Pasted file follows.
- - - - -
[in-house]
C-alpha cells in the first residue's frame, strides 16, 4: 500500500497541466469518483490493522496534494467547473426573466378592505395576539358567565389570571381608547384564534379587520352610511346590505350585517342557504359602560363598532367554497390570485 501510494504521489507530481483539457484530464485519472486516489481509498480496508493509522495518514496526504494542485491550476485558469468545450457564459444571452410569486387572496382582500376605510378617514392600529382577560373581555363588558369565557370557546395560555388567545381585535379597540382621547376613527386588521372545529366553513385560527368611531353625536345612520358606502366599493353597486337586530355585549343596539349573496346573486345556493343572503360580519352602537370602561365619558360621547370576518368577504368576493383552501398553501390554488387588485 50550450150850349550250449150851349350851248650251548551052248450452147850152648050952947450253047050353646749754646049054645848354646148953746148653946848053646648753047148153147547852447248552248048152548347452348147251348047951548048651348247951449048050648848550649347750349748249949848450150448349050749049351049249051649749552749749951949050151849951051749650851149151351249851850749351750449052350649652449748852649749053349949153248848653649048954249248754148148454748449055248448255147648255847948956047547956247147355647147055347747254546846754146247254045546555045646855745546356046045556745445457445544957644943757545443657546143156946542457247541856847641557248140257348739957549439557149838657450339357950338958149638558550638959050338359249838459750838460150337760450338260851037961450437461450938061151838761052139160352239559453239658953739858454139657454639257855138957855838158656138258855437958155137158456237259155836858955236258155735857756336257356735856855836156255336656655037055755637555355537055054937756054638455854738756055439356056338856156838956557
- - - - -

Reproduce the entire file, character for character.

[in-house]
C-alpha cells in the first residue's frame, strides 16, 4: 500500500497541466469518483490493522496534494467547473426573466378592505395576539358567565389570571381608547384564534379587520352610511346590505350585517342557504359602560363598532367554497390570485 501510494504521489507530481483539457484530464485519472486516489481509498480496508493509522495518514496526504494542485491550476485558469468545450457564459444571452410569486387572496382582500376605510378617514392600529382577560373581555363588558369565557370557546395560555388567545381585535379597540382621547376613527386588521372545529366553513385560527368611531353625536345612520358606502366599493353597486337586530355585549343596539349573496346573486345556493343572503360580519352602537370602561365619558360621547370576518368577504368576493383552501398553501390554488387588485 50550450150850349550250449150851349350851248650251548551052248450452147850152648050952947450253047050353646749754646049054645848354646148953746148653946848053646648753047148153147547852447248552248048152548347452348147251348047951548048651348247951449048050648848550649347750349748249949848450150448349050749049351049249051649749552749749951949050151849951051749650851149151351249851850749351750449052350649652449748852649749053349949153248848653649048954249248754148148454748449055248448255147648255847948956047547956247147355647147055347747254546846754146247254045546555045646855745546356046045556745445457445544957644943757545443657546143156946542457247541856847641557248140257348739957549439557149838657450339357950338958149638558550638959050338359249838459750838460150337760450338260851037961450437461450938061151838761052139160352239559453239658953739858454139657454639257855138957855838158656138258855437958155137158456237259155836858955236258155735857756336257356735856855836156255336656655037055755637555355537055054937756054638455854738756055439356056338856156838956557